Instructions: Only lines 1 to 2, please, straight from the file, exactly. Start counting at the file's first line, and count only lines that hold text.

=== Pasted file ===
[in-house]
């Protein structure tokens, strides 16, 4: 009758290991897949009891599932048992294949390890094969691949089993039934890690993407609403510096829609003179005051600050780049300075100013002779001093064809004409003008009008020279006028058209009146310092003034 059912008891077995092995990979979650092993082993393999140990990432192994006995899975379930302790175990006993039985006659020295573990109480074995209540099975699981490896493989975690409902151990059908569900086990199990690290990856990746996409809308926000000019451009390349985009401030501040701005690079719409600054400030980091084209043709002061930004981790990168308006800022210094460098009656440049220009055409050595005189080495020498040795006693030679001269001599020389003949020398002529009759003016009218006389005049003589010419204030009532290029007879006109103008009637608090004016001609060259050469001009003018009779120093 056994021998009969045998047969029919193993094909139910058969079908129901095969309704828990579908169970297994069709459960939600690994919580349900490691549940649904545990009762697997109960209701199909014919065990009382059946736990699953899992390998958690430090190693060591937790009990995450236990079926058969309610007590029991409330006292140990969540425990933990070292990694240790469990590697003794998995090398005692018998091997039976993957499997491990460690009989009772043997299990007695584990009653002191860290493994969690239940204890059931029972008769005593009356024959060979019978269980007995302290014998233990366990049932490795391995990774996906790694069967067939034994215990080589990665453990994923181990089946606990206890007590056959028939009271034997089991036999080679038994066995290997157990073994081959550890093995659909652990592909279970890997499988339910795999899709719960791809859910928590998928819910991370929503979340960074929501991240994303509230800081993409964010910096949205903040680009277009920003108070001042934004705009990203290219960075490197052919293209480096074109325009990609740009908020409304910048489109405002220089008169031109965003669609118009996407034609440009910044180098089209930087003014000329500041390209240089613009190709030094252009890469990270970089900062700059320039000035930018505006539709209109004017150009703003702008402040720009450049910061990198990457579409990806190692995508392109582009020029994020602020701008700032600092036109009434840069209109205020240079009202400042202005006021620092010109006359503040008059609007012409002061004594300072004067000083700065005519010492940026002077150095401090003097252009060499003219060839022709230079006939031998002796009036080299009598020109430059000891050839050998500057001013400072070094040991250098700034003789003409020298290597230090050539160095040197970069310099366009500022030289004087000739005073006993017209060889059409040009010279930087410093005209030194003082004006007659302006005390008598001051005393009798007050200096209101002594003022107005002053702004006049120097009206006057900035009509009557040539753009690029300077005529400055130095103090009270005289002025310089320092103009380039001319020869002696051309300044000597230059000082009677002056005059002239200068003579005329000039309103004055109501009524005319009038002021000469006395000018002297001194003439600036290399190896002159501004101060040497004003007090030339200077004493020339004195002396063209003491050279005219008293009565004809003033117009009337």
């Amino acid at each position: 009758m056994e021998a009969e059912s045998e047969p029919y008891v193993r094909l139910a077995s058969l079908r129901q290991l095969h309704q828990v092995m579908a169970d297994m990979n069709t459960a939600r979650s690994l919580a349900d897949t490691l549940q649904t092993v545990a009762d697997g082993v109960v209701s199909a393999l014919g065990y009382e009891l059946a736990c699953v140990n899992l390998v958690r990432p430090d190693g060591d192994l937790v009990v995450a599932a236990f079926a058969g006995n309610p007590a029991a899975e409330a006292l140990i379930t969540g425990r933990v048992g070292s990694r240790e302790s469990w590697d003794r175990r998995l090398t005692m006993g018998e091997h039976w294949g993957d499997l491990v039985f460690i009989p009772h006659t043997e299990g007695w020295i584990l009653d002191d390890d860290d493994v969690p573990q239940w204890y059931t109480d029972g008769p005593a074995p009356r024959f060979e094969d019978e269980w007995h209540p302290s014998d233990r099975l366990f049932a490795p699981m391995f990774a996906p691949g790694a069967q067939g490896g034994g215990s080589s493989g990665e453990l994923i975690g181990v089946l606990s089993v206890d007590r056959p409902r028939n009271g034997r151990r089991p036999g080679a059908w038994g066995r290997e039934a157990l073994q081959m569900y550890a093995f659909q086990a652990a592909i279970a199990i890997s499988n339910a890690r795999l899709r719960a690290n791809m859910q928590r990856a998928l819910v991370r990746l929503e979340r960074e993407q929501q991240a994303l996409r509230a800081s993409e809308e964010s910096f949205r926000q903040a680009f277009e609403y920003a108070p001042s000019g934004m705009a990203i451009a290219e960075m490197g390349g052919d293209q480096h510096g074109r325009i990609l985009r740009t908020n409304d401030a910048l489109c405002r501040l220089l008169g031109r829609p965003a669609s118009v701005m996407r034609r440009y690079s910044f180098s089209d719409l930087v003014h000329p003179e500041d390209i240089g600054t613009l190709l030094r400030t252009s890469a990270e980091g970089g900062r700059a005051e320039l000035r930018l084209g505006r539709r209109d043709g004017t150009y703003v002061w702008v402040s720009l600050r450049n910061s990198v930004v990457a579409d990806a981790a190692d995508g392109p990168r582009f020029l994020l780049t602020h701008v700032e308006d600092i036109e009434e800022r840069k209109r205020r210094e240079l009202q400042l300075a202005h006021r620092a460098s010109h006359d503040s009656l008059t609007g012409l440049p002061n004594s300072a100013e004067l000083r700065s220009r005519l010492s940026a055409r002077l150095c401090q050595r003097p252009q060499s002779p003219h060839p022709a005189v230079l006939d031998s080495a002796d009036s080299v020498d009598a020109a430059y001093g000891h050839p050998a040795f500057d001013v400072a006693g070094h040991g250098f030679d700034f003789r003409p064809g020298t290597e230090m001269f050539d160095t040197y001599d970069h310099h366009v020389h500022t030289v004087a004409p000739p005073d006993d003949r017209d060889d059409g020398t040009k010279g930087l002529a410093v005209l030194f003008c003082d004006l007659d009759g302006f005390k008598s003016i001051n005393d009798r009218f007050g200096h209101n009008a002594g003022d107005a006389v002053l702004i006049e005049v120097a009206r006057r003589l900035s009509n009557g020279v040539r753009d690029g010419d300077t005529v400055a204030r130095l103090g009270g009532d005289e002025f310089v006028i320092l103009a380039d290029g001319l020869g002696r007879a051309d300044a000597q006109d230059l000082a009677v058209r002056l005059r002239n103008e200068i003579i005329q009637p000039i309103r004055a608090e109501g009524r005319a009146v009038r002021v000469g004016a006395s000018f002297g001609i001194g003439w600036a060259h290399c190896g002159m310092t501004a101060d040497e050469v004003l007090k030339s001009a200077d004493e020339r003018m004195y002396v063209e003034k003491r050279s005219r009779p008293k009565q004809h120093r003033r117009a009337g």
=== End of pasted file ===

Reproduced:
[in-house]
């Protein structure tokens, strides 16, 4: 009758290991897949009891599932048992294949390890094969691949089993039934890690993407609403510096829609003179005051600050780049300075100013002779001093064809004409003008009008020279006028058209009146310092003034 059912008891077995092995990979979650092993082993393999140990990432192994006995899975379930302790175990006993039985006659020295573990109480074995209540099975699981490896493989975690409902151990059908569900086990199990690290990856990746996409809308926000000019451009390349985009401030501040701005690079719409600054400030980091084209043709002061930004981790990168308006800022210094460098009656440049220009055409050595005189080495020498040795006693030679001269001599020389003949020398002529009759003016009218006389005049003589010419204030009532290029007879006109103008009637608090004016001609060259050469001009003018009779120093 056994021998009969045998047969029919193993094909139910058969079908129901095969309704828990579908169970297994069709459960939600690994919580349900490691549940649904545990009762697997109960209701199909014919065990009382059946736990699953899992390998958690430090190693060591937790009990995450236990079926058969309610007590029991409330006292140990969540425990933990070292990694240790469990590697003794998995090398005692018998091997039976993957499997491990460690009989009772043997299990007695584990009653002191860290493994969690239940204890059931029972008769005593009356024959060979019978269980007995302290014998233990366990049932490795391995990774996906790694069967067939034994215990080589990665453990994923181990089946606990206890007590056959028939009271034997089991036999080679038994066995290997157990073994081959550890093995659909652990592909279970890997499988339910795999899709719960791809859910928590998928819910991370929503979340960074929501991240994303509230800081993409964010910096949205903040680009277009920003108070001042934004705009990203290219960075490197052919293209480096074109325009990609740009908020409304910048489109405002220089008169031109965003669609118009996407034609440009910044180098089209930087003014000329500041390209240089613009190709030094252009890469990270970089900062700059320039000035930018505006539709209109004017150009703003702008402040720009450049910061990198990457579409990806190692995508392109582009020029994020602020701008700032600092036109009434840069209109205020240079009202400042202005006021620092010109006359503040008059609007012409002061004594300072004067000083700065005519010492940026002077150095401090003097252009060499003219060839022709230079006939031998002796009036080299009598020109430059000891050839050998500057001013400072070094040991250098700034003789003409020298290597230090050539160095040197970069310099366009500022030289004087000739005073006993017209060889059409040009010279930087410093005209030194003082004006007659302006005390008598001051005393009798007050200096209101002594003022107005002053702004006049120097009206006057900035009509009557040539753009690029300077005529400055130095103090009270005289002025310089320092103009380039001319020869002696051309300044000597230059000082009677002056005059002239200068003579005329000039309103004055109501009524005319009038002021000469006395000018002297001194003439600036290399190896002159501004101060040497004003007090030339200077004493020339004195002396063209003491050279005219008293009565004809003033117009009337």